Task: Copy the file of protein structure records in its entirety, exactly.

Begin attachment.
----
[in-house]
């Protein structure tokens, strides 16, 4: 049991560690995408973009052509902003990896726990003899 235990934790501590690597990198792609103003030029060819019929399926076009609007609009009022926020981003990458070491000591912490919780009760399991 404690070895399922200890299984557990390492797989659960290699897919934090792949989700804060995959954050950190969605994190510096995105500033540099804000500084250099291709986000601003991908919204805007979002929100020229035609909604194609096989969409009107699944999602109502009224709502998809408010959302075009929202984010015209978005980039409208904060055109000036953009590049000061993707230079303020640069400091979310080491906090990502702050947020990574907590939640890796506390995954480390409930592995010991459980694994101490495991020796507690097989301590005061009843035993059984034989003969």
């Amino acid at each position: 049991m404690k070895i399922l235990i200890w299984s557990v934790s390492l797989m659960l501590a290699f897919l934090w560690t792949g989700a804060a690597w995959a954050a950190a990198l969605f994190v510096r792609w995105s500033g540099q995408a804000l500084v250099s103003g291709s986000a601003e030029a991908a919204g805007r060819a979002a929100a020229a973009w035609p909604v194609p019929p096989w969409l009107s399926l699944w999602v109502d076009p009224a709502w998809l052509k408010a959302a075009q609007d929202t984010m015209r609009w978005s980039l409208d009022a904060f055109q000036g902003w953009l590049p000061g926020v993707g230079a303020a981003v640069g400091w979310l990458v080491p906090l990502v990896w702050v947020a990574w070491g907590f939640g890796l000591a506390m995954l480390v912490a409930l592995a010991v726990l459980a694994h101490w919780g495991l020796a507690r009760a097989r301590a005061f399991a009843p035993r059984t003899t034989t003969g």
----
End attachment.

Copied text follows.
[in-house]
């Protein structure tokens, strides 16, 4: 049991560690995408973009052509902003990896726990003899 235990934790501590690597990198792609103003030029060819019929399926076009609007609009009022926020981003990458070491000591912490919780009760399991 404690070895399922200890299984557990390492797989659960290699897919934090792949989700804060995959954050950190969605994190510096995105500033540099804000500084250099291709986000601003991908919204805007979002929100020229035609909604194609096989969409009107699944999602109502009224709502998809408010959302075009929202984010015209978005980039409208904060055109000036953009590049000061993707230079303020640069400091979310080491906090990502702050947020990574907590939640890796506390995954480390409930592995010991459980694994101490495991020796507690097989301590005061009843035993059984034989003969």
């Amino acid at each position: 049991m404690k070895i399922l235990i200890w299984s557990v934790s390492l797989m659960l501590a290699f897919l934090w560690t792949g989700a804060a690597w995959a954050a950190a990198l969605f994190v510096r792609w995105s500033g540099q995408a804000l500084v250099s103003g291709s986000a601003e030029a991908a919204g805007r060819a979002a929100a020229a973009w035609p909604v194609p019929p096989w969409l009107s399926l699944w999602v109502d076009p009224a709502w998809l052509k408010a959302a075009q609007d929202t984010m015209r609009w978005s980039l409208d009022a904060f055109q000036g902003w953009l590049p000061g926020v993707g230079a303020a981003v640069g400091w979310l990458v080491p906090l990502v990896w702050v947020a990574w070491g907590f939640g890796l000591a506390m995954l480390v912490a409930l592995a010991v726990l459980a694994h101490w919780g495991l020796a507690r009760a097989r301590a005061f399991a009843p035993r059984t003899t034989t003969g």